Isn’t it odd how we pay less attention to sights on our own doorstep than we do to unfamiliar ones, even when our local attractions are more beautiful, unusual or remarkable? We all do it. Part of it must be that we become desensitised to the beauty around us when we see it every day, when it becomes our norm. Part of it must be the sense that because we pass something constantly, we will have infinite chances in the future to stop and appreciate it. We’ll visit when work calms down. We’ll take photos when we’re in less of a rush. We’ll enter and read and learn about our local history when we finally have an afternoon free. But when we’re travelling, we open our eyes wider, making that extra effort to soak it all up, perhaps because we feel like we might not get another chance to do so.
For two years, la Conciergerie, a 14th-century complex which was once a royal palace and then a series of prisons, was the closest museum to my Paris apartment. I would walk past the ornate entrance almost every day, as I crossed over the Ile de la Cité from my flat on the rive droite to my campus on the gauche. The boulevard du Palais was the most direct walking route to the bookshops and cafes of the fifth arrondissement where I wrote so much of my thesis. Passing by the Conciergerie was a normal part of my day, a moment in my regular PhD routine. The only real attention I paid to it was to stop every so often to photograph the incredible clock on the corner, the oldest public clock in Paris, built in the 1300s and lavishly refurbished in 2012:
Frequently, I would see the long lines of dedicated tourists outside the entrance and would make a mental note to visit… one day. But it wasn’t until I’d moved out of the area that I finally made my way to the Conciergerie. Immediately upon entering, I couldn’t believe I’d waited so long to do so.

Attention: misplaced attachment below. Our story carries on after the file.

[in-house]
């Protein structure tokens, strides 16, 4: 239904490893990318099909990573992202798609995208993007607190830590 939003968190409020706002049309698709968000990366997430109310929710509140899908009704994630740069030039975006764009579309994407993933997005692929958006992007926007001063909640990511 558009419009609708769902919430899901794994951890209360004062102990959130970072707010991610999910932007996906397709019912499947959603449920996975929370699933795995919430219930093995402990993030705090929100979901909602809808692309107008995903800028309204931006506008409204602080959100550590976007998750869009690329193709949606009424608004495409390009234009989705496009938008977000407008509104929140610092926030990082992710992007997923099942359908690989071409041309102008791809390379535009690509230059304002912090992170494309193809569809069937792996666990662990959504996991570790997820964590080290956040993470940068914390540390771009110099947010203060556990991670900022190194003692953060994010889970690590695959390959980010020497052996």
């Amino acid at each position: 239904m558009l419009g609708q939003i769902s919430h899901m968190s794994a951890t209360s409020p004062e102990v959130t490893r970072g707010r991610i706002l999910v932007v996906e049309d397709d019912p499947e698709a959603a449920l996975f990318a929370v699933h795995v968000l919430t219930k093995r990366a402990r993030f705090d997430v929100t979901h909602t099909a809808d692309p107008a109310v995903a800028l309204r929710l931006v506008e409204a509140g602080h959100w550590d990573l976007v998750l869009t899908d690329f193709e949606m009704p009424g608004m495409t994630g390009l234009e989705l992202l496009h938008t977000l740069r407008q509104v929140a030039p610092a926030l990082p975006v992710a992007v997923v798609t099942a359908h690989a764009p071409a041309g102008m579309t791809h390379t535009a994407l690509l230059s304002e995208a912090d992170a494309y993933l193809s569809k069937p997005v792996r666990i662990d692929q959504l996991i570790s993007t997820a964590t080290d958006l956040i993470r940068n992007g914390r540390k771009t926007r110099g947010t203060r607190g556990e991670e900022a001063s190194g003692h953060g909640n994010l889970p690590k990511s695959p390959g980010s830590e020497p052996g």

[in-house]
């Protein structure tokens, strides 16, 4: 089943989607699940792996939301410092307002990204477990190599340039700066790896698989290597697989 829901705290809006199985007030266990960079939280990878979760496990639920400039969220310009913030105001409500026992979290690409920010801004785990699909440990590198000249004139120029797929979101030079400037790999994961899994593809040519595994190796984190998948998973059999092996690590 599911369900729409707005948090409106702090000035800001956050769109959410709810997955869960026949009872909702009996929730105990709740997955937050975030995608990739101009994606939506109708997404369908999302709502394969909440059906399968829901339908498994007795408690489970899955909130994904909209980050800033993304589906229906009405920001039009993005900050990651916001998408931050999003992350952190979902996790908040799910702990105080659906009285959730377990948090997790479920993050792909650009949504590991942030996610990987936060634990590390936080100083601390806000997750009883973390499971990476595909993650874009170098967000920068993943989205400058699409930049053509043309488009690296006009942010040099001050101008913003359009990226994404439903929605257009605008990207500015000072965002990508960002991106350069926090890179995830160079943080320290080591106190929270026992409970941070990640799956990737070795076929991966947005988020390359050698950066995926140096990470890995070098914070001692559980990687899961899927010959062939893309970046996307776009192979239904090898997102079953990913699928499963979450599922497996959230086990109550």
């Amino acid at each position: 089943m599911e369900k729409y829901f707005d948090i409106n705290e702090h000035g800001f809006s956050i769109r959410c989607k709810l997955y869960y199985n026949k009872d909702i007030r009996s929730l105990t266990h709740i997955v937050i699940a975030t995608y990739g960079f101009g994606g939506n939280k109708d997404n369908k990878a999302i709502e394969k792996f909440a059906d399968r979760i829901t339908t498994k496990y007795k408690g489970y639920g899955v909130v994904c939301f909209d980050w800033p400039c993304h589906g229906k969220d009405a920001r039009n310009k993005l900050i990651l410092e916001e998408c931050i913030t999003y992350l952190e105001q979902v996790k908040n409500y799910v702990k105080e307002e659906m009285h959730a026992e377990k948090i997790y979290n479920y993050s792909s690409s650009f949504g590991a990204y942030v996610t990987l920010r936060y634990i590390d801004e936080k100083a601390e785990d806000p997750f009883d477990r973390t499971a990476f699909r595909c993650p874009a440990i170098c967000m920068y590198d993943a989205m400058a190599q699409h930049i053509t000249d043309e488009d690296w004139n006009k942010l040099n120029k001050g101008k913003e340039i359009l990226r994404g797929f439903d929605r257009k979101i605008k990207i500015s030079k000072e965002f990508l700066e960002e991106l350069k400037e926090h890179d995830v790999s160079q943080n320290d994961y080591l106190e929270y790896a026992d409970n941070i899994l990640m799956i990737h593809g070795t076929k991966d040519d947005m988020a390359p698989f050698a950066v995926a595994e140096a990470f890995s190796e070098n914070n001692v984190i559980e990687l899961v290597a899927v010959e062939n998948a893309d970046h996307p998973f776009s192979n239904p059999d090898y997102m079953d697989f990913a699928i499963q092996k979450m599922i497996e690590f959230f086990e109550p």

Through the gates, what had seemed like a small site opens up to a huge stone palace, where the monarchy once lived, then where they kept their prisoners, then where the revolutionaries kept the monarchy, then where Robespierre kept his real and perceived enemies, and finally where Robespierre was kept before losing his head in the same way so many others lost theirs under his control. The space is quiet, spare, uncluttered, even peaceful, despite its violent past and location in the very heart of the city. The chapel of Sainte-Chapelle in particular is a stunning oasis, perhaps the most beautiful collection of stained glass I’ve ever seen, illuminated by sunbeams and chandeliers.
The Conciergerie is a capsule of history, showing traces of the disparate and overlapping regimes that controlled the France of the 18th century. Marie Antoinette’s chamber, where she was imprisoned in the final months of her life before being guillotined in 1793, is mere steps away from the plaque marking where Robespierre spent his final hours before meeting the same fate less than a year later.
The Conciergerie is a sanctuary in the bustling centre of Paris. Its sparse stone walls were host to a history of violence and upheaval, but it is a surprisingly serene place in which to ponder the past. This museum is well worth braving the queue. I only wonder why I took so long to do it myself.